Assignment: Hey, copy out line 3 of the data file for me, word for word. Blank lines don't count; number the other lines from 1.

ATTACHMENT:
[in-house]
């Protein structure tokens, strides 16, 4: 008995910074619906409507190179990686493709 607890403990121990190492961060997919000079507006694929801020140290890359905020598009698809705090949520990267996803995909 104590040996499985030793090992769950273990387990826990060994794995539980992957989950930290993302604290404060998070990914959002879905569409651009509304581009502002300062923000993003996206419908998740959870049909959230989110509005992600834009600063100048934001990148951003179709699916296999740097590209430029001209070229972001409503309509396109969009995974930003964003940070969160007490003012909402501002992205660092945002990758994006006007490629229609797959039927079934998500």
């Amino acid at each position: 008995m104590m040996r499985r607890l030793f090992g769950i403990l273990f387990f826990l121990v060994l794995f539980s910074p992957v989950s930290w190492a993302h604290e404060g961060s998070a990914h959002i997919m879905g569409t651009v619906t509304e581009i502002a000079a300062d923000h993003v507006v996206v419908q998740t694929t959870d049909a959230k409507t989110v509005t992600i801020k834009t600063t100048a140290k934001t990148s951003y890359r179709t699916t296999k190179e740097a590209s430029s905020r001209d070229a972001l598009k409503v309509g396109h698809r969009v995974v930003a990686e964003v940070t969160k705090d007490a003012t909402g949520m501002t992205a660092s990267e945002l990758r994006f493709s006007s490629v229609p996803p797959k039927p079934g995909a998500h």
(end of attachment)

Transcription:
């Amino acid at each position: 008995m104590m040996r499985r607890l030793f090992g769950i403990l273990f387990f826990l121990v060994l794995f539980s910074p992957v989950s930290w190492a993302h604290e404060g961060s998070a990914h959002i997919m879905g569409t651009v619906t509304e581009i502002a000079a300062d923000h993003v507006v996206v419908q998740t694929t959870d049909a959230k409507t989110v509005t992600i801020k834009t600063t100048a140290k934001t990148s951003y890359r179709t699916t296999k190179e740097a590209s430029s905020r001209d070229a972001l598009k409503v309509g396109h698809r969009v995974v930003a990686e964003v940070t969160k705090d007490a003012t909402g949520m501002t992205a660092s990267e945002l990758r994006f493709s006007s490629v229609p996803p797959k039927p079934g995909a998500h």